It’s difficult to know much for certain
about the Chinese philosopher Lao Tzu. Even his name can be a little confusing; it
is also sometimes translated as Laozi or Lao TzeLao Tzu is said to have been a record keeper
in the court of the central Chinese Zhou Dynastyin the 6th century B. C. , and an older contemporary
of Confucius. He may also have been entirely mythical—much
like Homer in Western culture. Lao Tzu is said to have tired of life in the
Zhou court as it grew increasingly morally corrupt. So he left and rode on a water buffalo to
the western border of the Chinese empire. Although he was dressed as a farmer, the border
official recognised him and asked him to writedown his wisdom. According to this legend,
what Lao Tzu wrote became the sacred textknown as the Tao Te Ching. After writing this piece, Lao Tzu is said
to have crossed the border and disappearedfrom history, perhaps to become a hermit. In reality, the Tao Te Ching is likely to
be the compilation of the works of many authorsover time. But stories about Lao Tzu and the
Tao Te Ching itself passed down through differentChinese philosophical schools for over two
thousand years. Lao Tzu was the leading figure in the spiritual
practice known as Daoismwhich is more than two thousand years old,
and still popular today. There are at leasttwenty million Daoists, and perhaps even half
a billion, living around the world now, especiallyin China and Taiwan. They practise meditation,
chant scriptures, and worship a variety ofgods and goddesses in temples. Daoists also make pilgrimages to five sacred
mountains in eastern China in order to prayat the temples and absorb spiritual energy
from these holy places, which are believedto be governed by immortals. Daoism is deeply intertwined with other branches
of thought like Confucianism and Buddhism. There is a story about the three great Asian
spiritual leaders . All were meant to have tasted vinegar. Confucius found it sour, much like he found
the world full of degenerate people, and Buddhafound it bitter, much like he found the world
to be full of suffering. But Lao Tzu foundthe world sweet. This is telling, because
Lao Tzu’s philosophy tends to look at theapparent discord in the world and see an underlying
harmony guided by something called theDao 道 = the pathThe Tao Te Chingwhich describes the Dao, is somewhat like
the Bible: it gives instructions
on how to live a good life. It discusses the“Dao” as the “way” of the world, which
is also the path to virtue, happiness, and harmony. “The way” isn’t inherently confusing
or difficult. But in order to follow the Dao,we need to go beyond simply reading and thinking
about it. Instead we must learnflowing, or effortless action. It’s a sort of purposeful acceptance of
the way of the Dao and living in harmony with it. This might seem lofty and bizarre, but most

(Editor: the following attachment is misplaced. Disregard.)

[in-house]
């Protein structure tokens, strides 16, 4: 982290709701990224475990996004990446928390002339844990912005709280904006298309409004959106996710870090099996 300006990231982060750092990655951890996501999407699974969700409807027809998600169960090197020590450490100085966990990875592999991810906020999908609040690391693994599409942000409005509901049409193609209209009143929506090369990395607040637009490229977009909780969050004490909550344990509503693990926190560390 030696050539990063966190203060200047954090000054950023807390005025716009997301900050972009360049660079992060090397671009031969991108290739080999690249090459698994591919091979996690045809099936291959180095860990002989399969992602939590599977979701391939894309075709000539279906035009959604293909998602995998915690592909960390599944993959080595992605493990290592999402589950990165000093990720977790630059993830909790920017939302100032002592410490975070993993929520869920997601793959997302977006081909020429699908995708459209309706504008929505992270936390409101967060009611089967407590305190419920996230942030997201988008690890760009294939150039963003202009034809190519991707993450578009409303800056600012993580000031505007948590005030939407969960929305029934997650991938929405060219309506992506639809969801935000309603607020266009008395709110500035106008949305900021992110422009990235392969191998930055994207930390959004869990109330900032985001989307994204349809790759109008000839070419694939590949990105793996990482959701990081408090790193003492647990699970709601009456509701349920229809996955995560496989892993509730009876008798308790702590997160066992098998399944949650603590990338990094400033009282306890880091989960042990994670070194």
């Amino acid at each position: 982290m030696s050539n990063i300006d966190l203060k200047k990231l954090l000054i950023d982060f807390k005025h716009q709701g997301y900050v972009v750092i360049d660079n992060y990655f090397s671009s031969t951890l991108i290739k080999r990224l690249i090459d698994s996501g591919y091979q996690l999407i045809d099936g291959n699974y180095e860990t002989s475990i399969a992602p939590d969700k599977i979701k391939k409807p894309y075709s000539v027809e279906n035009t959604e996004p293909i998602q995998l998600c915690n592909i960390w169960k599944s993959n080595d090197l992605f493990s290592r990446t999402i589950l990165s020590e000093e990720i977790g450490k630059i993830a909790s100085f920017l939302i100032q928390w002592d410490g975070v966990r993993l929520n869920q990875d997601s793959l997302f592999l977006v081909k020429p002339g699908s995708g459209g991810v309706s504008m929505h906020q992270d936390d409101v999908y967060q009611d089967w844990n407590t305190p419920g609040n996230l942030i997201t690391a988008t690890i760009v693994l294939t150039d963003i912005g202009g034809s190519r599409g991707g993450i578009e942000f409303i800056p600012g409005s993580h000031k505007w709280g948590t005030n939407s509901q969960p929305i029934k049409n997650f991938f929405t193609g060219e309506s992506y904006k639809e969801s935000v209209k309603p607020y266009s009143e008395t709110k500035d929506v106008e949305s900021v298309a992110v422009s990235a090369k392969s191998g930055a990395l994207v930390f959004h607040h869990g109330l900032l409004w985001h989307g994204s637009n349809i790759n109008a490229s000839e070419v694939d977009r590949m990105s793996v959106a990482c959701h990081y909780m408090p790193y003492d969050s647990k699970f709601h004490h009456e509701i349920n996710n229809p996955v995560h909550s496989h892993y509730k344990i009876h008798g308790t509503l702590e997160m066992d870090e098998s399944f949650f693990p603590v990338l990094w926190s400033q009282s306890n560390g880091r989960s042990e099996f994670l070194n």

of Lao Tzu’s suggestions are actually verysimple. First, we ought to take more time
for stillness. “To the mind that is still,”Lao Tzu said, “the whole universe surrenders. ”We need to let go of our schedules, worries
and complex thoughts for a while and simplyexperience the world. We spend so much time rushing from one place
to the next in life, but Lao Tzu reminds us“nature does not hurry, yet everything is
accomplished. ” It is particularly importantthat we remember that certain things—grieving,
growing wiser, developing a new relationship—onlyhappen on their own schedule, like the changing
of leaves in the fall or the blossoming ofthe bulbs we planted months ago. When we are still and patient we also need
to be open. “The usefulness of a pot comes from its
emptiness. ” Lao Tzu said. “Empty yourselfof everything, let your mind become still. ”If we are too busy, too preoccupied with anxiety
or ambition, we will miss a thousand momentsof the human experience that are our natural
inheritance. We need to be awake to the waysounds of the birds in the morning, the way
other people look when they are laughing,the feeling of wind against our face. These
experiences reconnect us to parts of ourselves. This is another key point of Lao Tzu’s writing:
we need to be in touch with our real selves. We spend a great deal of time worrying about
who we ought to become, but we should insteadtake time to be who we already are at heart. We might rediscover a generous impulse, or
a playful side we had forgotten, or simplyan old affection for long walks. Our ego is often in the way of our true self,
which must be found by being receptive tothe outside world rather than focusing on
some critical, too-ambitious internal image. “When I let go of what I am,” Lao Tzu
wrote, “I become what I might be. ”Nature is particularly useful for finding
ourselves. Lao Tzu liked to compare different parts of
nature to different virtues. He said,”The best people are like water, which benefits
all things and does not compete with them. It stays in lowly places that others reject.
This is why it is so similar to the Dao. “Each part of nature can remind us of a quality
we admire and should cultivate ourselves—thestrength of the mountains, the resilience
of trees, the cheerfulness of flowers. Of course, there are issues that must be addressed
by action, and there are times for ambition. Yet Lao Tzu’s work is important for Daoists
and non-Daoists alike, especially in a modernworld distracted by technology and focused
on what seem to be constant, sudden, and severechanges. His words serve as a reminder of the importance
of stillness, openness, and discovering buriedyet central parts of ourselves.

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